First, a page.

Say what you like about Roger Berkowitz, but don’t tell the owner of Legal Sea Foods he's running a chain of restaurants.
“Each of our restaurants is unique, not cookie-cutter,” the chief executive insists in a new commercial. “So, you can call me stupid, an egomaniac, or even an (bleeped out expletive), just don’t call me a chain.”
Berkowitz is the star of a new Legal Sea Foods marketing campaign that will appear on television beginning Friday. A version of the ads, which humorously express his disdain for the word “chain” and refer to it as a “four-letter word,” will also appear in print.
In one commercial, Berkowitz is strapped to a lie detector and asked if the person who called Legal Sea Foods a chain is “a complete moron.” He answers “no” and the machine says he’s lying.
For years, Berkowitz has taken offense when the term is used to describe his seafood restaurants. And it happens a lot.
Legal Sea Foods owns and operates 34 seafood establishments from Georgia to New York. About 25 of the restaurants are traditional Legal Sea Foods concepts, well-known for their similar menus, appearance, service, and quality. Berkowitz has even referred to these establishments as “identical twins.”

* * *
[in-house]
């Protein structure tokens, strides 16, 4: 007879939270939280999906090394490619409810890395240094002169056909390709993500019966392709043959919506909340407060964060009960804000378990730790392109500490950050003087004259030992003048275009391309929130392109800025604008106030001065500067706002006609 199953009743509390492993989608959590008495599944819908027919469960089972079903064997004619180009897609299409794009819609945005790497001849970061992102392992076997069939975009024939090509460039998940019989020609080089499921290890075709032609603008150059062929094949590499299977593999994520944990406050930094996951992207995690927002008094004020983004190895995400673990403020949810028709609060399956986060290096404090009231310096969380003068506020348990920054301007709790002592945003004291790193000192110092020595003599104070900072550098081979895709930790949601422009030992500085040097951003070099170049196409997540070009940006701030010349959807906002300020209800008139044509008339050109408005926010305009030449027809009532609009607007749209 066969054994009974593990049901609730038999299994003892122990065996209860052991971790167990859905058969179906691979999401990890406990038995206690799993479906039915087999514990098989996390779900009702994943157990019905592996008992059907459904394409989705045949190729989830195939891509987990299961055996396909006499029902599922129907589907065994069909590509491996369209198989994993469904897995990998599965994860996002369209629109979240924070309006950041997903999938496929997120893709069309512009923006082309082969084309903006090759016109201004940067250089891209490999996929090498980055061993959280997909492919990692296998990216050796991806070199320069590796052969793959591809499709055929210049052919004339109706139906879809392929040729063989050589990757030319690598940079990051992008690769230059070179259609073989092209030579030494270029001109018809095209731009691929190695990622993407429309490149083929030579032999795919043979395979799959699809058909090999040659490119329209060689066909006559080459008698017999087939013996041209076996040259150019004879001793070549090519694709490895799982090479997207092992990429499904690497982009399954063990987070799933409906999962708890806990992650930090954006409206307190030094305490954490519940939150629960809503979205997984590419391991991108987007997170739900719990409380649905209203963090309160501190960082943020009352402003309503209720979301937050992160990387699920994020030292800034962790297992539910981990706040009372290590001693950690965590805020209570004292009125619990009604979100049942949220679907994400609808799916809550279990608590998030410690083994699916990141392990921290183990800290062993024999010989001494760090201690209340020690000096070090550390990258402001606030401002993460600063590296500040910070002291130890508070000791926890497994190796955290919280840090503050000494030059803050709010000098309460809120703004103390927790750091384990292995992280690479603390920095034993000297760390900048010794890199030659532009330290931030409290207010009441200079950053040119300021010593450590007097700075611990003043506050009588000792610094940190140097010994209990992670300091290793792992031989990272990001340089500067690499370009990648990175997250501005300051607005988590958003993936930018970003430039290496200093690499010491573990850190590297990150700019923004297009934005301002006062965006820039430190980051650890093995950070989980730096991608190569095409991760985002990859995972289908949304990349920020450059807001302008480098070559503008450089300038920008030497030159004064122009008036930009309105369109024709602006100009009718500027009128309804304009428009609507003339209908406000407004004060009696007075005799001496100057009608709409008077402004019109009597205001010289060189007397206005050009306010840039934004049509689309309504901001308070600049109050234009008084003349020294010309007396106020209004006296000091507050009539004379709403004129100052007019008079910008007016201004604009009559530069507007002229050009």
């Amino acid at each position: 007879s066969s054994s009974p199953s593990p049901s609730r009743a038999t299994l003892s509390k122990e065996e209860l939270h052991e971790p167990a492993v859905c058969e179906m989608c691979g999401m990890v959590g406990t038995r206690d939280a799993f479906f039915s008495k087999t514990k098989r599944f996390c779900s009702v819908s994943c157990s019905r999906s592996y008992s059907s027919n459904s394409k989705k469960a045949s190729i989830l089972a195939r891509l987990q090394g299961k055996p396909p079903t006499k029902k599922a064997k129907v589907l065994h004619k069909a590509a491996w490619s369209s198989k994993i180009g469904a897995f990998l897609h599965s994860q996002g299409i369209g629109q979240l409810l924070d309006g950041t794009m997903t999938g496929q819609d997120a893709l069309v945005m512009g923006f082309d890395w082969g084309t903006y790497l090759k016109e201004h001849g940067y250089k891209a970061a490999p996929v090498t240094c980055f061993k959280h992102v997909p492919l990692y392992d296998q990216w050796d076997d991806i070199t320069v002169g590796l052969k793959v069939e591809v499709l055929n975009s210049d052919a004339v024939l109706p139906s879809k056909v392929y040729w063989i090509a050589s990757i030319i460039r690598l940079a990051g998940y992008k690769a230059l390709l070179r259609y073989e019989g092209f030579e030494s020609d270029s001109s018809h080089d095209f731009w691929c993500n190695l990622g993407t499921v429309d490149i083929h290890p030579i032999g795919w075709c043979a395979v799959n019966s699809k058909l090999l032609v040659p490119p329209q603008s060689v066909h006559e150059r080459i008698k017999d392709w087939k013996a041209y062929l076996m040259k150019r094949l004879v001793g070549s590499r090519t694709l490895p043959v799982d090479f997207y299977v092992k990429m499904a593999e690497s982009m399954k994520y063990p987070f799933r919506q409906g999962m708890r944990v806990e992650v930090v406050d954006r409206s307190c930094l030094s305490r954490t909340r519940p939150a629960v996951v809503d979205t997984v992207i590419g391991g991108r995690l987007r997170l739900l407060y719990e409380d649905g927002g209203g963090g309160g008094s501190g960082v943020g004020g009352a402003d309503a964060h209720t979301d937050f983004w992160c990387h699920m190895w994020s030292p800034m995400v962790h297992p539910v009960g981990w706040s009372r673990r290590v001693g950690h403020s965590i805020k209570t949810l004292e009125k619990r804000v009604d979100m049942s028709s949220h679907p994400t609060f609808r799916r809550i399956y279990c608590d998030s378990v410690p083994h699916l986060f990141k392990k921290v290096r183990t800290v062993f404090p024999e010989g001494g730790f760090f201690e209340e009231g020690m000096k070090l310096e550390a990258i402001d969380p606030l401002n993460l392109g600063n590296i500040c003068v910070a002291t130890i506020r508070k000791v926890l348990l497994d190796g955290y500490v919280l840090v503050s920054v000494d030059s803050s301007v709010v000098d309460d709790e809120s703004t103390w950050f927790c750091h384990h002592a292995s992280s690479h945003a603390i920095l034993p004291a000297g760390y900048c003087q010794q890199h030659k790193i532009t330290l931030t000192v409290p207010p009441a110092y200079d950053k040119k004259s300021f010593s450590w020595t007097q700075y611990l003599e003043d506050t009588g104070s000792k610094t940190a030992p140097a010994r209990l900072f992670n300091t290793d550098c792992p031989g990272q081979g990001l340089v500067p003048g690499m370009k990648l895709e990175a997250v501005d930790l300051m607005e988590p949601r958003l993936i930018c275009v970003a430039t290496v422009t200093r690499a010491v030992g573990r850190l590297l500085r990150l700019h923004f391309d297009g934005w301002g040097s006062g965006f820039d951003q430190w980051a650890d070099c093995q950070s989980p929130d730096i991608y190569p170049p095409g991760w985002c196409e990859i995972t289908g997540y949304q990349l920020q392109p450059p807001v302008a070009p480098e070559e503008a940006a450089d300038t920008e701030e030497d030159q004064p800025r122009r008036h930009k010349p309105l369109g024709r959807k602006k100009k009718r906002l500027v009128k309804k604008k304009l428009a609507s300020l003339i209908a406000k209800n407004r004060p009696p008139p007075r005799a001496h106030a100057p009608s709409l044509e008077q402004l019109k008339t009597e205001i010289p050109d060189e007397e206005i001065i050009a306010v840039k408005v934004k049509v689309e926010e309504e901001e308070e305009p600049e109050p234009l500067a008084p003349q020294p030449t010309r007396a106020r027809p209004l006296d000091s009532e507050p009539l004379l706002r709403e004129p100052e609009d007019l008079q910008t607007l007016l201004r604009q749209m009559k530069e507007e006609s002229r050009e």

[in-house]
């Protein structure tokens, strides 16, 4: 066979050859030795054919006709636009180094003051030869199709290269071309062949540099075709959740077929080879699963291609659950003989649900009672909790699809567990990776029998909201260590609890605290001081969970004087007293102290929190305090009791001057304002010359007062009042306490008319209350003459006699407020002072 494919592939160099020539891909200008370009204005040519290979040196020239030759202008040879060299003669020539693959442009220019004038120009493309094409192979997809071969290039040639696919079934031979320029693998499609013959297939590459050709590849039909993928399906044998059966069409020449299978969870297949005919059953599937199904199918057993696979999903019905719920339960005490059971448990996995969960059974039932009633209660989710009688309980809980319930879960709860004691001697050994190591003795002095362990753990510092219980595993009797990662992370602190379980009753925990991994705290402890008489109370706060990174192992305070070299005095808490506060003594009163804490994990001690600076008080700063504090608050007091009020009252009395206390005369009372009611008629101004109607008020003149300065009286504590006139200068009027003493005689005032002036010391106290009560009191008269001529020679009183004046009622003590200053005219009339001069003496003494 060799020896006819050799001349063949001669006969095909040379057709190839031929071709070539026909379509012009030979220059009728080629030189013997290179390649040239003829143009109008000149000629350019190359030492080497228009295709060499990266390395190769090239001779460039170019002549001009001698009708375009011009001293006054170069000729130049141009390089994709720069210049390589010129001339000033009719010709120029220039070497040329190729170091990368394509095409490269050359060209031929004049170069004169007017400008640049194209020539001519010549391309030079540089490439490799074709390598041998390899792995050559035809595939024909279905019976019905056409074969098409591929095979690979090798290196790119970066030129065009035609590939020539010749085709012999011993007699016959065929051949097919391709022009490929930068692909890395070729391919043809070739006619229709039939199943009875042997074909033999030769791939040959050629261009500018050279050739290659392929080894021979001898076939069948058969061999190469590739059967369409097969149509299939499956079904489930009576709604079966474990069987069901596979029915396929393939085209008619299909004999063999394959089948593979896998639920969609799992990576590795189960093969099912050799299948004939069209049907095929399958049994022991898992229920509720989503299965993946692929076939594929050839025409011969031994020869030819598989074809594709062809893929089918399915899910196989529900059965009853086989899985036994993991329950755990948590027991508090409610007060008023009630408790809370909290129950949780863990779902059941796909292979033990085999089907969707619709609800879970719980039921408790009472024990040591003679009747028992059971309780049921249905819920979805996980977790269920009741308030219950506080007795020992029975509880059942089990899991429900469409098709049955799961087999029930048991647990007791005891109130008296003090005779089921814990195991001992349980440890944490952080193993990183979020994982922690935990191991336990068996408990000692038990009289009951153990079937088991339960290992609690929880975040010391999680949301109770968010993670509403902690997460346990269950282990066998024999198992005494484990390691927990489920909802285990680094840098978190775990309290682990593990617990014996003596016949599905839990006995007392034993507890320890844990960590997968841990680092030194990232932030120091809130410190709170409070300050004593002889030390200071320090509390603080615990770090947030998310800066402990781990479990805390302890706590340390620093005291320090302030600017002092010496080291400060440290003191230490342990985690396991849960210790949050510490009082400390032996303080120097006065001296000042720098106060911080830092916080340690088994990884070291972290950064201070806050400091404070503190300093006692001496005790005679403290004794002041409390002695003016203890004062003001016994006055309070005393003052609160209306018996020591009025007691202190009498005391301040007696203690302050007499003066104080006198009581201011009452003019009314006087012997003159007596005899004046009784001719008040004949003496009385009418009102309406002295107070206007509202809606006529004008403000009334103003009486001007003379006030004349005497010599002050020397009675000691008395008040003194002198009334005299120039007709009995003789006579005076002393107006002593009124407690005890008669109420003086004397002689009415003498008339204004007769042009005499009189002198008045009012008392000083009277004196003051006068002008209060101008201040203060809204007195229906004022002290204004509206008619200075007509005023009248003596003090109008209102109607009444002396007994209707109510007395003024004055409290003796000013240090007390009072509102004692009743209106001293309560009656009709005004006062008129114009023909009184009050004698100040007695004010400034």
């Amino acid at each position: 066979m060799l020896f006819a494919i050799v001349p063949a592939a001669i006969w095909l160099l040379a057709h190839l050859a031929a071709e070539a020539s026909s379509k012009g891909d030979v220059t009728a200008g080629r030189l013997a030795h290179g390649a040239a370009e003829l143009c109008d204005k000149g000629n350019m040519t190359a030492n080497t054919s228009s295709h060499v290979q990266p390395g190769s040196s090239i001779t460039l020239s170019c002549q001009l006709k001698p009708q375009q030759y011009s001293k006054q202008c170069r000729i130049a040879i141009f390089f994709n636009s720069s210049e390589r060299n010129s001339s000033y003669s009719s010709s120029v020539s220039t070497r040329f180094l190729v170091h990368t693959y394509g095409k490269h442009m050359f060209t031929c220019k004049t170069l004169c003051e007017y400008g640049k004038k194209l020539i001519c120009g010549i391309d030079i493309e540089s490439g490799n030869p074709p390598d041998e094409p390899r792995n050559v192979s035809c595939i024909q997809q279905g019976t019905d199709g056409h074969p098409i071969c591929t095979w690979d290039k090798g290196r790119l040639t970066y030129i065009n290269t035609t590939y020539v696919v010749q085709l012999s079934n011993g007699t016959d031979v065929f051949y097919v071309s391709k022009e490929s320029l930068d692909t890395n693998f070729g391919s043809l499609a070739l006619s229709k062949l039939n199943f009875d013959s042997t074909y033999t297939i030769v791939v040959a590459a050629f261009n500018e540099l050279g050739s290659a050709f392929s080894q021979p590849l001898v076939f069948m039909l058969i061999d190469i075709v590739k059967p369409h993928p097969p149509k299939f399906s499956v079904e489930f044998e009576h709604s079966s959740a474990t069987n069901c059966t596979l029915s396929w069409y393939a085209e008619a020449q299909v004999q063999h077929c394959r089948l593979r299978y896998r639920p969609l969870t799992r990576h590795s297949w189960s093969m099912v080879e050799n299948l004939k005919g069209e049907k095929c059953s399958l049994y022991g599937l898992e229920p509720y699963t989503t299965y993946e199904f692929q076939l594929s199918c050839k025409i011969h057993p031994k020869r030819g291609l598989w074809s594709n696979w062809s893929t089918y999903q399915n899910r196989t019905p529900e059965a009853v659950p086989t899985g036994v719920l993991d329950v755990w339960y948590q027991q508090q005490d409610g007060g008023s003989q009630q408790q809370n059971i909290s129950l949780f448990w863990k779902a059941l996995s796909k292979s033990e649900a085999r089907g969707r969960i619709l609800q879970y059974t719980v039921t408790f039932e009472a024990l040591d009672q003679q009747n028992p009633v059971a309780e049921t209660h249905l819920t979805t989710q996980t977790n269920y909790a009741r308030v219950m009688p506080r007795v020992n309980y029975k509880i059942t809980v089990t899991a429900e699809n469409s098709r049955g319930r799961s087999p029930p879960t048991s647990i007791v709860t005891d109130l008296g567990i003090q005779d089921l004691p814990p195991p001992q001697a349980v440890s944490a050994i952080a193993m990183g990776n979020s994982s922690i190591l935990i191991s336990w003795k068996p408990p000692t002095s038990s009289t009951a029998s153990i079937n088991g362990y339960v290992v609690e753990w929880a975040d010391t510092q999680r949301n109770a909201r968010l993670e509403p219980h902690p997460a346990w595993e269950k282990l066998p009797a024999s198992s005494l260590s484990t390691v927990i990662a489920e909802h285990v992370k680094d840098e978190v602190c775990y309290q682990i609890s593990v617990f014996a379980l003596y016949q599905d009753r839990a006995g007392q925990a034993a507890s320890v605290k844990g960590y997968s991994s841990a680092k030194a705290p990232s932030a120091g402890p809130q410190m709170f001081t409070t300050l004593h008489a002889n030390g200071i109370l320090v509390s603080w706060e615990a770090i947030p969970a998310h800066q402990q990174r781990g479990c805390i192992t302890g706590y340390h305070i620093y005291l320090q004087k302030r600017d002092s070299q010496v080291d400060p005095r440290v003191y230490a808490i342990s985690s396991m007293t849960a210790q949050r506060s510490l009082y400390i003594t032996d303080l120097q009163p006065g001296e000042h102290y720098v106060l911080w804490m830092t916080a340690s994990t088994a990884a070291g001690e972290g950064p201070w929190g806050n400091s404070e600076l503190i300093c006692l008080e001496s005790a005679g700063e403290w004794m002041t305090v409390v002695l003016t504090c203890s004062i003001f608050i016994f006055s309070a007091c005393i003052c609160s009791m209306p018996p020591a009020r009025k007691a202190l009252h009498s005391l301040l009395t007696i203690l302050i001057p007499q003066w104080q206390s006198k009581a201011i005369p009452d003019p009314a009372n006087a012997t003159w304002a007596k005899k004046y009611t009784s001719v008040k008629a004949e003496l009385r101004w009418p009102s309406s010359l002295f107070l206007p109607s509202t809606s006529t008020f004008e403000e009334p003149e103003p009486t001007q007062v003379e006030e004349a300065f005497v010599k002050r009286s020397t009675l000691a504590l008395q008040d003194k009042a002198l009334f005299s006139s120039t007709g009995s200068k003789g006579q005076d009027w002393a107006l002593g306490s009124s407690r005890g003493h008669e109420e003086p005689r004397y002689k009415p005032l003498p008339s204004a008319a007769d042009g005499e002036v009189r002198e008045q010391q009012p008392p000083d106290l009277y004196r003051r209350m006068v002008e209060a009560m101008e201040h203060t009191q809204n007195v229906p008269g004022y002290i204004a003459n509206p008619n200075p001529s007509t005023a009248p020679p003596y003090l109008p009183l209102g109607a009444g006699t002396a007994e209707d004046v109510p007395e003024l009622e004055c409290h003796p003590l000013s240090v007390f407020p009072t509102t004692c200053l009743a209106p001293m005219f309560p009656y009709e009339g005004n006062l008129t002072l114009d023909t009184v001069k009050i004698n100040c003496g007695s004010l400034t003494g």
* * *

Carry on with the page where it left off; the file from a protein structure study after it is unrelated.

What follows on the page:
He broke the mold in 2005 with Legal Test Kitchen, a smaller restaurant at Logan International Airport that features more multicultural options to go along with traditional seafood. Berkowitz branched out again in 2007 with Legal C Bar, a drink-centric bar and restaurant. Both concepts have since been duplicated at other locations.
Now the company is developing more unique eateries, from Legal Oysteria, a Coastal Italian restaurant in Charlestown, to Legal Crossing, an edgy spot Downtown.
Berkowitz said he plans to further differentiate his restaurants in the future. He said the strategy is intended to attract a wider range of consumers, but adds that it may be a subconscious move to convince people to stop calling his company a chain.
It’s not so much the word, Berkowitz said, but the negative connotation that comes with it.
“It’s dismissive. It’s denigrating,” he said. “When people hear it, psychologically they are shut off to the nuances of what makes us different and special. There is a built-in unsaid prejudice about chains. When you say chain, it’s almost as if it’s soulless.”Taryn Luna can be reached at firstname.lastname@example.org